**From:** Philippe Verdy (*verdy_p@wanadoo.fr*)

**Date:** Fri Mar 10 2006 - 11:06:16 CST

**Previous message:**philip chastney: "Re: Need help in interpreting symbol 225e (measured by)"**In reply to:**philip chastney: "Re: Need help in interpreting symbol 225e (measured by)"**Next in thread:**Hans Aberg: "Re: Need help in interpreting symbol 225e (measured by)"**Reply:**Hans Aberg: "Re: Need help in interpreting symbol 225e (measured by)"**Messages sorted by:**[ date ] [ thread ] [ subject ] [ author ] [ attachment ]**Mail actions:**[ respond to this message ] [ mail a new topic ]

From: "philip chastney" <philip_chastney@yahoo.com>

*> HAZARD WARNING: this is pure conjecture . . but the
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*> description MEASURED BY suggests a specific metric
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If not even the UTC members know the exact meaning or usage of the symbol, but only acknowledge the existence of the symbol, mostly as a glyph, then the normative English or French names defined by ISO is also probably suggestive or conjectured regarding this usage.

So why not defining a name that does not attempt to translate "measured by", but instead a name that is descriptive of its graphic aspect? (additionally, if one would want to translate "measured by", it could be a word that does not even contain any "m" letter, so using this symbol in a mathematic document written in another language than french or english wouldprobably be a bad choice for authors.)

After all, mathematic symbols most often have various contextual usages and are often defined specifically by different authors. So why not translating instead by "equal with m"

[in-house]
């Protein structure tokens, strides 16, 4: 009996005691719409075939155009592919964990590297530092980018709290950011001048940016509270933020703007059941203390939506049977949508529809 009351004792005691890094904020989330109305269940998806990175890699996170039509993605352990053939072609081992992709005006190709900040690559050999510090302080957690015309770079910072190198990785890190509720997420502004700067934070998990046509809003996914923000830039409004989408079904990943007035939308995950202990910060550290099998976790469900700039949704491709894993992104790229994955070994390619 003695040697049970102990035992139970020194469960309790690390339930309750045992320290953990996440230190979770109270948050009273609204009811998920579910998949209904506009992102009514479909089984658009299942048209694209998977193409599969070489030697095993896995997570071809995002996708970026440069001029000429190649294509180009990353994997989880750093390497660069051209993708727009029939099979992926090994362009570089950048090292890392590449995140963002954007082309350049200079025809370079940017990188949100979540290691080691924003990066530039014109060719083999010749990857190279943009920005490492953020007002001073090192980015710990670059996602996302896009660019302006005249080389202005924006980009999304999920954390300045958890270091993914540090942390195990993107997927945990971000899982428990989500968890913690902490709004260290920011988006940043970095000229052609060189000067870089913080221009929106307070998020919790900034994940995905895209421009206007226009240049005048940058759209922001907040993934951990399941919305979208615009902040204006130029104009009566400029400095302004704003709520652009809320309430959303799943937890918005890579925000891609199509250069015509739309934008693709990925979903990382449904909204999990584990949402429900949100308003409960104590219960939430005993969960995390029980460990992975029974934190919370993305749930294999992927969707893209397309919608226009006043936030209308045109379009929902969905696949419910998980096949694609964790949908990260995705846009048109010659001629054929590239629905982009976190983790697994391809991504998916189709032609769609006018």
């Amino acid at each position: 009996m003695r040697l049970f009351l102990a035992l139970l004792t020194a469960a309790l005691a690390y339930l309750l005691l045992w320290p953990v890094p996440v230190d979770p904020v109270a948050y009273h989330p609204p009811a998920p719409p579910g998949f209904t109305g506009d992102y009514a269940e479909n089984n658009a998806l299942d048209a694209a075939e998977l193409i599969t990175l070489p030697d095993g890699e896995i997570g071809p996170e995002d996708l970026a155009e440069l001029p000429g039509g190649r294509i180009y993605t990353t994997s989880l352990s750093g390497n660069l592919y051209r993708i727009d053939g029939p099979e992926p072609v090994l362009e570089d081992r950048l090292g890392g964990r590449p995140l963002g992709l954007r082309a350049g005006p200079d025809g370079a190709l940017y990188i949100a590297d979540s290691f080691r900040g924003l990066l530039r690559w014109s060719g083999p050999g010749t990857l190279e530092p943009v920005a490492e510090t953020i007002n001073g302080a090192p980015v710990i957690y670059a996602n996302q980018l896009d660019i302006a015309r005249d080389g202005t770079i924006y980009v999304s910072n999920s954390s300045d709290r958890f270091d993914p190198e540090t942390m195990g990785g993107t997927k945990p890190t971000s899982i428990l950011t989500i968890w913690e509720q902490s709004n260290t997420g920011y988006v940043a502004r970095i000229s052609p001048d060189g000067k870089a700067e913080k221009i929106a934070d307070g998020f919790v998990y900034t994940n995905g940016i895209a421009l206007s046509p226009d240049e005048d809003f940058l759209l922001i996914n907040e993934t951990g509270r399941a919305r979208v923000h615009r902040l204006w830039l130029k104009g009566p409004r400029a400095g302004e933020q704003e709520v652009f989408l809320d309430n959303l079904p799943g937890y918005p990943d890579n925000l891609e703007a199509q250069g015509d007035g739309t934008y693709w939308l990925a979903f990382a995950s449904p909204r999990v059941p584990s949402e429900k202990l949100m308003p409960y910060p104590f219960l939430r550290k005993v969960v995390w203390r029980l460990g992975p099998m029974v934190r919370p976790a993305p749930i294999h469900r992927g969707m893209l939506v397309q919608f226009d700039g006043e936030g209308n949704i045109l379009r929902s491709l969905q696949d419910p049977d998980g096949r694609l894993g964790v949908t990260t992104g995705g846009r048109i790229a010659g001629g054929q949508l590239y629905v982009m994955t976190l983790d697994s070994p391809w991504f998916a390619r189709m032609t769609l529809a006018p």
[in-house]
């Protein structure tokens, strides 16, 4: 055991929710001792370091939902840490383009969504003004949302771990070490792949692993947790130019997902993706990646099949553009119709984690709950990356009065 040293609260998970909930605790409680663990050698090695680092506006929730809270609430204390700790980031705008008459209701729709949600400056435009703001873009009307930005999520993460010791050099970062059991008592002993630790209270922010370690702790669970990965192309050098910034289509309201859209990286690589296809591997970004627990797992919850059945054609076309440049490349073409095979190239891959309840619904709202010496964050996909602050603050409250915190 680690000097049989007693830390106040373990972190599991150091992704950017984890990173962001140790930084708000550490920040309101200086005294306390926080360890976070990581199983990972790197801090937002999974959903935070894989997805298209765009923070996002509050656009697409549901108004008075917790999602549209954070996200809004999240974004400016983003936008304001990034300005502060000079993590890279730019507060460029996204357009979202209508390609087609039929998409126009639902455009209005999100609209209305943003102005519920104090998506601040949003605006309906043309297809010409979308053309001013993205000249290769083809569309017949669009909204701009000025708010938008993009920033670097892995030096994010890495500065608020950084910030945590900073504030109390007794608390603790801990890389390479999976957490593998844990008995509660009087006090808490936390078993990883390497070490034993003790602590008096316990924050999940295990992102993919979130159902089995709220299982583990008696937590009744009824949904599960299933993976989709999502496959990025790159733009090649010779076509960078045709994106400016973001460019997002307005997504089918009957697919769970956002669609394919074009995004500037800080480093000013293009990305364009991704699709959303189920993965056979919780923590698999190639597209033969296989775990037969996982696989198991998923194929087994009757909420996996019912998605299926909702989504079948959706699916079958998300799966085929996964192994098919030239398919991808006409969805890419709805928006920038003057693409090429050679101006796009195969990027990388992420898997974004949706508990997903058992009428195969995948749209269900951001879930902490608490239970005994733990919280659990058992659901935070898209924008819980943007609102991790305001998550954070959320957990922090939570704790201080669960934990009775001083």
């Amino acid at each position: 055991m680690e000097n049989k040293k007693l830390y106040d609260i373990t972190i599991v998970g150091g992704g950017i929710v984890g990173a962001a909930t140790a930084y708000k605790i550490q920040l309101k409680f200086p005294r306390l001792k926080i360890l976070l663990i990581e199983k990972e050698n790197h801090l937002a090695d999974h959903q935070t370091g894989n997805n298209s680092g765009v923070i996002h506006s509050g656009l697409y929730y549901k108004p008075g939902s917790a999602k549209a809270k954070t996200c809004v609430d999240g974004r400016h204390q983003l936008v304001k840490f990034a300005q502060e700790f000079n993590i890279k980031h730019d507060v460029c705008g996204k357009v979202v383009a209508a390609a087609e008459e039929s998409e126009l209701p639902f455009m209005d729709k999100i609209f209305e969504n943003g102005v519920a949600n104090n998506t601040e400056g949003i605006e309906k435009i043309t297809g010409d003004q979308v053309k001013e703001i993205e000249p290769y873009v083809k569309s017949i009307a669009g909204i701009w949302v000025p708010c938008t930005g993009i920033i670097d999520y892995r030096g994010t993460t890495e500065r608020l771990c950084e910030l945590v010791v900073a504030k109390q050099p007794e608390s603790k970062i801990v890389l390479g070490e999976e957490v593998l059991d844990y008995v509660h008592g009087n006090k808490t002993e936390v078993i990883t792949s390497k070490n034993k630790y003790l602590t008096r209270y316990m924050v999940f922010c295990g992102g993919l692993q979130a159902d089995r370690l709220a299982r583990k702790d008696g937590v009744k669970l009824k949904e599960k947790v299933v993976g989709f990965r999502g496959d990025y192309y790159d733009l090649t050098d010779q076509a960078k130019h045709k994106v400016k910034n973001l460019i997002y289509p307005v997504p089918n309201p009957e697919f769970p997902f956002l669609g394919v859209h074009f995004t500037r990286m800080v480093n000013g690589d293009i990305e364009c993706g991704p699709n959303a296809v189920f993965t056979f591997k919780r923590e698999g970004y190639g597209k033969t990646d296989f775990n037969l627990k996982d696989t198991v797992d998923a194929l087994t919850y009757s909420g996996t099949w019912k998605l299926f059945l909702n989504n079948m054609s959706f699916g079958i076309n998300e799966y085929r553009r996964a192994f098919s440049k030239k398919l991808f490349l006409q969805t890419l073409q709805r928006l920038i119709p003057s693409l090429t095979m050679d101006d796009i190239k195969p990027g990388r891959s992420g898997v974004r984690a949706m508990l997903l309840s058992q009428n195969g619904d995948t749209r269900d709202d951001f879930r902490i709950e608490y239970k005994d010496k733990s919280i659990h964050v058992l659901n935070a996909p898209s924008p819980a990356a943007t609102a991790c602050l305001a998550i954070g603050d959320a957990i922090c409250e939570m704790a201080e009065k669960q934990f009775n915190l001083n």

In fact the symbol looks more as if it actually meant "equals by measure to". I would say that mathematically, two entities can be different but still equal by measure, and "m" symbolizes the application of an implicit measurement (or projection on a measure axis, such as a norm, or an angular argument) on both sides of the equality. This suggests that items on both sides are comparable using a projection in some metric space, and that inequalities could complement this operator (so we would also have "lower by measure than", and so on...)

This U+225E operator is then just another variant of another similar symbols of the same family, like:

* U+2251 (geometrically equal to: equal by measure of geometric proportions, i.e. isometric)

* U+2256 (ring in equal to: equal by measure through projection symbolized by this ring)

* U+2257 (ring equal to: equal by measure through projection symbolized by this ring, ignoring infinitesimal differences)

* U+2259 (estimates, corresponds to: equal by measure through projection in a cartesian space, ignoring infinitesimal or unmeasurable differences in this space such as probablistic variance)

* U+225A (equiangular to: equal by measure of an angle)

* U+225B (star equals: equal by measure through a projection or injection in some space symbolized by this star)

* U+225C (delta equal to, equiangular, equal to by definition, see also U+225A: equal by measure of an angle or of measurable definition characteristics...)

All those symbols use an equal sign completed by some diacritic that specifies or limits what is considered equal (they all look like ignoring some aspects of the two compared items, just focusing on some of their characteristics).

Then, these symbols cannot be used without first defining separately what are those characteristics (which could also be non-numeric, or numeric in a multidimensional space like complex numbers, quaternions, or functional spaces, or infinitesimal spaces, or probabilistic distribution spaces like Dirac pulses, or wavelet function spaces)

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